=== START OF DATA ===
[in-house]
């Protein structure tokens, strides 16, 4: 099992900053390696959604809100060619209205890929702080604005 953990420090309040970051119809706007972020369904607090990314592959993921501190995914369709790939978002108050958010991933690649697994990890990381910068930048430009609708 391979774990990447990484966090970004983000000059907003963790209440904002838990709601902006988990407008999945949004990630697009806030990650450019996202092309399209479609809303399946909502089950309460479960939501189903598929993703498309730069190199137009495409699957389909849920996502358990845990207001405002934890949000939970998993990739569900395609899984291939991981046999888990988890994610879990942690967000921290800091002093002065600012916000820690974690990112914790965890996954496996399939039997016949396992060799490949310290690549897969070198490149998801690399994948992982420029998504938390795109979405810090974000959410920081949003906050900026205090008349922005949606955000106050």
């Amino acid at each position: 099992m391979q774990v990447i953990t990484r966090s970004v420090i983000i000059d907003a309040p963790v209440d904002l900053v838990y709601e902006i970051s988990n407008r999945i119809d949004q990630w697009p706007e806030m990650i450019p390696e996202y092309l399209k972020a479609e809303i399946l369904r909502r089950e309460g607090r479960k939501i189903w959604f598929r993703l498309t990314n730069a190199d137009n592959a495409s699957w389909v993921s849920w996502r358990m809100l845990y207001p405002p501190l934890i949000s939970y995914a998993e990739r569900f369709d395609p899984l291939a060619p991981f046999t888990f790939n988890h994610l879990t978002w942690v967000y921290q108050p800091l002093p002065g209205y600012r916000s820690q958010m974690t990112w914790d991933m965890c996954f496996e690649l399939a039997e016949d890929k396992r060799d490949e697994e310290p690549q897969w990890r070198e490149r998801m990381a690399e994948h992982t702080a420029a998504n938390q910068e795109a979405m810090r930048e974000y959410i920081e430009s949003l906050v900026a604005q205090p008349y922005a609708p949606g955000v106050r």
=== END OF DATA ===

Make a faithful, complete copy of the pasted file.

[in-house]
């Protein structure tokens, strides 16, 4: 099992900053390696959604809100060619209205890929702080604005 953990420090309040970051119809706007972020369904607090990314592959993921501190995914369709790939978002108050958010991933690649697994990890990381910068930048430009609708 391979774990990447990484966090970004983000000059907003963790209440904002838990709601902006988990407008999945949004990630697009806030990650450019996202092309399209479609809303399946909502089950309460479960939501189903598929993703498309730069190199137009495409699957389909849920996502358990845990207001405002934890949000939970998993990739569900395609899984291939991981046999888990988890994610879990942690967000921290800091002093002065600012916000820690974690990112914790965890996954496996399939039997016949396992060799490949310290690549897969070198490149998801690399994948992982420029998504938390795109979405810090974000959410920081949003906050900026205090008349922005949606955000106050």
């Amino acid at each position: 099992m391979q774990v990447i953990t990484r966090s970004v420090i983000i000059d907003a309040p963790v209440d904002l900053v838990y709601e902006i970051s988990n407008r999945i119809d949004q990630w697009p706007e806030m990650i450019p390696e996202y092309l399209k972020a479609e809303i399946l369904r909502r089950e309460g607090r479960k939501i189903w959604f598929r993703l498309t990314n730069a190199d137009n592959a495409s699957w389909v993921s849920w996502r358990m809100l845990y207001p405002p501190l934890i949000s939970y995914a998993e990739r569900f369709d395609p899984l291939a060619p991981f046999t888990f790939n988890h994610l879990t978002w942690v967000y921290q108050p800091l002093p002065g209205y600012r916000s820690q958010m974690t990112w914790d991933m965890c996954f496996e690649l399939a039997e016949d890929k396992r060799d490949e697994e310290p690549q897969w990890r070198e490149r998801m990381a690399e994948h992982t702080a420029a998504n938390q910068e795109a979405m810090r930048e974000y959410i920081e430009s949003l906050v900026a604005q205090p008349y922005a609708p949606g955000v106050r």